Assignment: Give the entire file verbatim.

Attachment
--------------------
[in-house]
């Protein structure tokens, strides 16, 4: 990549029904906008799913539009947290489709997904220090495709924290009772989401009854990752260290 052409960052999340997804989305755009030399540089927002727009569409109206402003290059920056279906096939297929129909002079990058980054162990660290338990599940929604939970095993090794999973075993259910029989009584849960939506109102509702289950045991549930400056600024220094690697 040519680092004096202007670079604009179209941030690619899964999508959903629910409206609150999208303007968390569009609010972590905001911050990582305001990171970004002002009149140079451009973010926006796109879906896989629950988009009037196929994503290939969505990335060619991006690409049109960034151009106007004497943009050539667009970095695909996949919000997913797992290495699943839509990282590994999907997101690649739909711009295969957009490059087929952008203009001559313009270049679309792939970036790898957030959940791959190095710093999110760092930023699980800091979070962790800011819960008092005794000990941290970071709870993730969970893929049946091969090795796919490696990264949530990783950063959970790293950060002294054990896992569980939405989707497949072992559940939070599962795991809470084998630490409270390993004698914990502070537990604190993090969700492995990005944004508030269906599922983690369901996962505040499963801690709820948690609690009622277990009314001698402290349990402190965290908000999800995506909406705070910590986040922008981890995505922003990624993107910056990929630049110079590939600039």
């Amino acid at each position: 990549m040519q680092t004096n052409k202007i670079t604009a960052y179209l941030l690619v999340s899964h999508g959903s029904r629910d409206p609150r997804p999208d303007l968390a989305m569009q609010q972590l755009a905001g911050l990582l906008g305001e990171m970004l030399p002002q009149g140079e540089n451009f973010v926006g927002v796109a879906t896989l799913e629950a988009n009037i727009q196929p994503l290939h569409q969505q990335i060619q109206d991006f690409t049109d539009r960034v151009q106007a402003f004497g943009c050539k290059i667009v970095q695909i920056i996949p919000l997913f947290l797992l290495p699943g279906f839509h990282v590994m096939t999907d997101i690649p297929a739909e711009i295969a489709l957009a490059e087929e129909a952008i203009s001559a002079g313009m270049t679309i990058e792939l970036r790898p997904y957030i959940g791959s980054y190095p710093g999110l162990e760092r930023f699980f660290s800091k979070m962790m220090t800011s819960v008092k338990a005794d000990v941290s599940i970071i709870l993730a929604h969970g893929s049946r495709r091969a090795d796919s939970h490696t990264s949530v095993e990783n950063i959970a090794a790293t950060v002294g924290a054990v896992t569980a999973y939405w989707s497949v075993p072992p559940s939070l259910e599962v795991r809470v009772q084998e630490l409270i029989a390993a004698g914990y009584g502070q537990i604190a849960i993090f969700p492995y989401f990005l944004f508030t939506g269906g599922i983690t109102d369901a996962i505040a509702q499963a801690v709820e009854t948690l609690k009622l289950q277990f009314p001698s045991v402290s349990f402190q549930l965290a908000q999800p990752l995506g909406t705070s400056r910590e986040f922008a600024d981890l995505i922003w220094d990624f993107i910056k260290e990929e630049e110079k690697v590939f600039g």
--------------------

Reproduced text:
[in-house]
């Protein structure tokens, strides 16, 4: 990549029904906008799913539009947290489709997904220090495709924290009772989401009854990752260290 052409960052999340997804989305755009030399540089927002727009569409109206402003290059920056279906096939297929129909002079990058980054162990660290338990599940929604939970095993090794999973075993259910029989009584849960939506109102509702289950045991549930400056600024220094690697 040519680092004096202007670079604009179209941030690619899964999508959903629910409206609150999208303007968390569009609010972590905001911050990582305001990171970004002002009149140079451009973010926006796109879906896989629950988009009037196929994503290939969505990335060619991006690409049109960034151009106007004497943009050539667009970095695909996949919000997913797992290495699943839509990282590994999907997101690649739909711009295969957009490059087929952008203009001559313009270049679309792939970036790898957030959940791959190095710093999110760092930023699980800091979070962790800011819960008092005794000990941290970071709870993730969970893929049946091969090795796919490696990264949530990783950063959970790293950060002294054990896992569980939405989707497949072992559940939070599962795991809470084998630490409270390993004698914990502070537990604190993090969700492995990005944004508030269906599922983690369901996962505040499963801690709820948690609690009622277990009314001698402290349990402190965290908000999800995506909406705070910590986040922008981890995505922003990624993107910056990929630049110079590939600039």
């Amino acid at each position: 990549m040519q680092t004096n052409k202007i670079t604009a960052y179209l941030l690619v999340s899964h999508g959903s029904r629910d409206p609150r997804p999208d303007l968390a989305m569009q609010q972590l755009a905001g911050l990582l906008g305001e990171m970004l030399p002002q009149g140079e540089n451009f973010v926006g927002v796109a879906t896989l799913e629950a988009n009037i727009q196929p994503l290939h569409q969505q990335i060619q109206d991006f690409t049109d539009r960034v151009q106007a402003f004497g943009c050539k290059i667009v970095q695909i920056i996949p919000l997913f947290l797992l290495p699943g279906f839509h990282v590994m096939t999907d997101i690649p297929a739909e711009i295969a489709l957009a490059e087929e129909a952008i203009s001559a002079g313009m270049t679309i990058e792939l970036r790898p997904y957030i959940g791959s980054y190095p710093g999110l162990e760092r930023f699980f660290s800091k979070m962790m220090t800011s819960v008092k338990a005794d000990v941290s599940i970071i709870l993730a929604h969970g893929s049946r495709r091969a090795d796919s939970h490696t990264s949530v095993e990783n950063i959970a090794a790293t950060v002294g924290a054990v896992t569980a999973y939405w989707s497949v075993p072992p559940s939070l259910e599962v795991r809470v009772q084998e630490l409270i029989a390993a004698g914990y009584g502070q537990i604190a849960i993090f969700p492995y989401f990005l944004f508030t939506g269906g599922i983690t109102d369901a996962i505040a509702q499963a801690v709820e009854t948690l609690k009622l289950q277990f009314p001698s045991v402290s349990f402190q549930l965290a908000q999800p990752l995506g909406t705070s400056r910590e986040f922008a600024d981890l995505i922003w220094d990624f993107i910056k260290e990929e630049e110079k690697v590939f600039g």